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The Student News Site of Texas A&M University - College Station

The Battalion

The Student News Site of Texas A&M University - College Station

The Battalion

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Farewell from the graduating Battalion staff of 2024
Farewell from the graduating Battalion staff of 2024
The BattalionMay 4, 2024

‘Sí, se puede’

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Photo courtesy of Latinx Graduation Coalition

Latinx student graduation coalition celebrates their 2022 graduation. 

Founded in June 2019, the Latinx Graduation Coalition recognizes and celebrates the accomplishments of the Latinx community at Texas A&M by offering a bilingual and inclusive graduation format. The ceremony for 2022 graduates will be held on Sunday, May 15 from 4-8 p.m. in Rudder Theatre.
International studies senior Alexia Hernandez, president of the Hispanic Presidents’ Council, said the event is different for every Aggie, but she personally finds it important as it reconnects her to her heritage.
“I have been stuck between two worlds most of my life, between an Americanized world and a Mexican world,” Hernandez said. “Having this event to celebrate the culture, and to bring different performers and have a bilingual aspect as well, is really important because I get to further deepen my connection with my culture and with others that also share the same experience as well.”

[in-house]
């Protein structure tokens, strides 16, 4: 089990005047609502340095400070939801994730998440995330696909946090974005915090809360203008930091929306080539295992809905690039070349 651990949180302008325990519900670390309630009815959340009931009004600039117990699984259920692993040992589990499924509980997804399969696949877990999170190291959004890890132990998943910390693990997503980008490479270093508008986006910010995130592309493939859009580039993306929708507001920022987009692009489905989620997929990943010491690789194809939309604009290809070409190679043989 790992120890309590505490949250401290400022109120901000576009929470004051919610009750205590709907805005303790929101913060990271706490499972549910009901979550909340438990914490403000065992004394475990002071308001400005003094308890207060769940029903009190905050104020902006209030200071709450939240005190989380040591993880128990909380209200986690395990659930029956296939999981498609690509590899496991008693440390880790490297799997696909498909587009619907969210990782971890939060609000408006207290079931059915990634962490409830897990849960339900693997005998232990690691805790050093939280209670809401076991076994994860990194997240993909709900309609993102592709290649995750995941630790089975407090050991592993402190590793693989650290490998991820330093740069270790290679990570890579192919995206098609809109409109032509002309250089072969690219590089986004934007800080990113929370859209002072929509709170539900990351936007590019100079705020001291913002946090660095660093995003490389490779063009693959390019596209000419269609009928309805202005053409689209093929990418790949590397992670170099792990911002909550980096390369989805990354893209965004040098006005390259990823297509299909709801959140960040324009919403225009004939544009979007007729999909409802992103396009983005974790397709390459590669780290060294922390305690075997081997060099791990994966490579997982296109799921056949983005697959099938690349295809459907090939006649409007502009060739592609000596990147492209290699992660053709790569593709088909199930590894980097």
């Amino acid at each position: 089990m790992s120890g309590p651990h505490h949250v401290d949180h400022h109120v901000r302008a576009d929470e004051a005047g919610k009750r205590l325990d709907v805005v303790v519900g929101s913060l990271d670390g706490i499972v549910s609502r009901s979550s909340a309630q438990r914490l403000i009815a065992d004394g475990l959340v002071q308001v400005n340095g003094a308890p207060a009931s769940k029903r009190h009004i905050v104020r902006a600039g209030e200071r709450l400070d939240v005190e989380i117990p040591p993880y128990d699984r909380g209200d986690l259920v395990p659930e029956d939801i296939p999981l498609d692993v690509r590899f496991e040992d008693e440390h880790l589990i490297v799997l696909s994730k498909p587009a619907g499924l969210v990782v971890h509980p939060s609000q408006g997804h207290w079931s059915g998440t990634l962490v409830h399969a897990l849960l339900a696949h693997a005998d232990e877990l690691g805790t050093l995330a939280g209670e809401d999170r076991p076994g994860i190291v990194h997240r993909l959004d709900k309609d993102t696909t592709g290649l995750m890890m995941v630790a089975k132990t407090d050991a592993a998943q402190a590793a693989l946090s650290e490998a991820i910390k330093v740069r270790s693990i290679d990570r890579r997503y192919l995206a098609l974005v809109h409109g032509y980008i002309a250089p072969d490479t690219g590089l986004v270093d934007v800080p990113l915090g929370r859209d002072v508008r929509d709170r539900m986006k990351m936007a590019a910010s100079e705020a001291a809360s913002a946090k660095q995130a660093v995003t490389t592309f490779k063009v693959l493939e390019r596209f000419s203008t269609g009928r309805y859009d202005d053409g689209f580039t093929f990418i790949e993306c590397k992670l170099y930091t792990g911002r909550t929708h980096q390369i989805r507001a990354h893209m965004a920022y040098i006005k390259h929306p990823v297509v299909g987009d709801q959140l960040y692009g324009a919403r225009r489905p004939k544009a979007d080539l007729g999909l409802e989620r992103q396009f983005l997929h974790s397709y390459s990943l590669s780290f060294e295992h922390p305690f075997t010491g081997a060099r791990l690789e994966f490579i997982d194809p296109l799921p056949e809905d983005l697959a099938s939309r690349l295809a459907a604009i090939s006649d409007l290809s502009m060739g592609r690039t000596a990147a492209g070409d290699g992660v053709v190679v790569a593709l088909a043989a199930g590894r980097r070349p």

Political science and sociology senior and Latinx Graduation Coalition President Rachel Mondragon said the purpose of an inclusive graduation is to involve families whose native language is not English.
“I think it’s just extending out an invitation of feeling welcome to families of Latinx and Hispanic Aggies on campus,” Mondragon said. “You typically go to the A&M graduation and it’s purely in English, and some of these family members don’t understand what’s going on. They just sit there and [say], ‘Oh, yeah, they’re graduating,’ but not really knowing the importance behind it. Holding events such as this and other multicultural graduations highlights our culture and lets others know that we are inclusive of people from different backgrounds in the Aggie community.”
The Latinx Graduation Coalition is made up of 10 different boards including the Mexican Student Association, Council for Minority Student Affairs, Latinx Community and Advocacy Association, Latinx Graduate Student Association, MSC Student Conference on Latinx Affairs, MSC CAMAC: A Latinx Programming Committee, Phi Iota Alpha Fraternity, Inc., Kappa Delta Chi Sorority, Inc., Latino Medical Student Association PLUS and Hispanic Presidents’ Council.
“I think my goal has always been the same,” Mondragon said. “It’s bringing in these families and bringing them closer to the graduate. This past semester, we fulfilled that goal in the fall graduation. I think it’s just trying to expand that even more and make ourselves a known presence on campus.”
Because A&M, one of the largest public universities in the country, was recently named a Hispanic Serving Institution, Hernandez said this is a significant year for the Latinx community and the nation.
“We’re a part of that stepping stone toward lifting our community into educational success. If there’s any year to uplift this ceremony, and to celebrate it and to highlight it, I think it would be this year,” Hernandez said. “This year is such a historic and special year and I hope that administration not only celebrates us actually being enrolled here, but actually fulfills the ‘S’ in Hispanic Serving Institution, and from this year, we can grow as a community and ensure that our students and our families are being supported.”